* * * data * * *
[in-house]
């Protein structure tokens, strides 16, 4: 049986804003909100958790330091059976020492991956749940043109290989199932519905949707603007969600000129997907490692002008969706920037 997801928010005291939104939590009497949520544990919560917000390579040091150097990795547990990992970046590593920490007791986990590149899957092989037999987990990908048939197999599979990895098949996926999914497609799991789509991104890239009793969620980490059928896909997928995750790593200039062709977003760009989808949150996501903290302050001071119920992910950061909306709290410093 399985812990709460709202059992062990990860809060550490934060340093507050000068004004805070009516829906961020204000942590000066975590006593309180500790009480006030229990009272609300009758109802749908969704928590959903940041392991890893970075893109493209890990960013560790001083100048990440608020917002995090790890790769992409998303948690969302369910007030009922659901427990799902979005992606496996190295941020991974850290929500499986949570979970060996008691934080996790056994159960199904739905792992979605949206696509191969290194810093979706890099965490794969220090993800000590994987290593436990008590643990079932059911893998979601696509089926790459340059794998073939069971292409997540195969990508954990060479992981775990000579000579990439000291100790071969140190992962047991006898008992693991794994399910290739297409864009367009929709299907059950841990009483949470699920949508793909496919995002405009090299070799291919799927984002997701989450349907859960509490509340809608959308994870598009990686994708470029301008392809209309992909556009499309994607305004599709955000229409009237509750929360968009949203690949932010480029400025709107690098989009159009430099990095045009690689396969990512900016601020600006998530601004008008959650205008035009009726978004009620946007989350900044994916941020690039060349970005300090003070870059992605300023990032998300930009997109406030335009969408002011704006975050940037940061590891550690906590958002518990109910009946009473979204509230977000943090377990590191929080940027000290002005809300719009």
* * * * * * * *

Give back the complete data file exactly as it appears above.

[in-house]
């Protein structure tokens, strides 16, 4: 049986804003909100958790330091059976020492991956749940043109290989199932519905949707603007969600000129997907490692002008969706920037 997801928010005291939104939590009497949520544990919560917000390579040091150097990795547990990992970046590593920490007791986990590149899957092989037999987990990908048939197999599979990895098949996926999914497609799991789509991104890239009793969620980490059928896909997928995750790593200039062709977003760009989808949150996501903290302050001071119920992910950061909306709290410093 399985812990709460709202059992062990990860809060550490934060340093507050000068004004805070009516829906961020204000942590000066975590006593309180500790009480006030229990009272609300009758109802749908969704928590959903940041392991890893970075893109493209890990960013560790001083100048990440608020917002995090790890790769992409998303948690969302369910007030009922659901427990799902979005992606496996190295941020991974850290929500499986949570979970060996008691934080996790056994159960199904739905792992979605949206696509191969290194810093979706890099965490794969220090993800000590994987290593436990008590643990079932059911893998979601696509089926790459340059794998073939069971292409997540195969990508954990060479992981775990000579000579990439000291100790071969140190992962047991006898008992693991794994399910290739297409864009367009929709299907059950841990009483949470699920949508793909496919995002405009090299070799291919799927984002997701989450349907859960509490509340809608959308994870598009990686994708470029301008392809209309992909556009499309994607305004599709955000229409009237509750929360968009949203690949932010480029400025709107690098989009159009430099990095045009690689396969990512900016601020600006998530601004008008959650205008035009009726978004009620946007989350900044994916941020690039060349970005300090003070870059992605300023990032998300930009997109406030335009969408002011704006975050940037940061590891550690906590958002518990109910009946009473979204509230977000943090377990590191929080940027000290002005809300719009």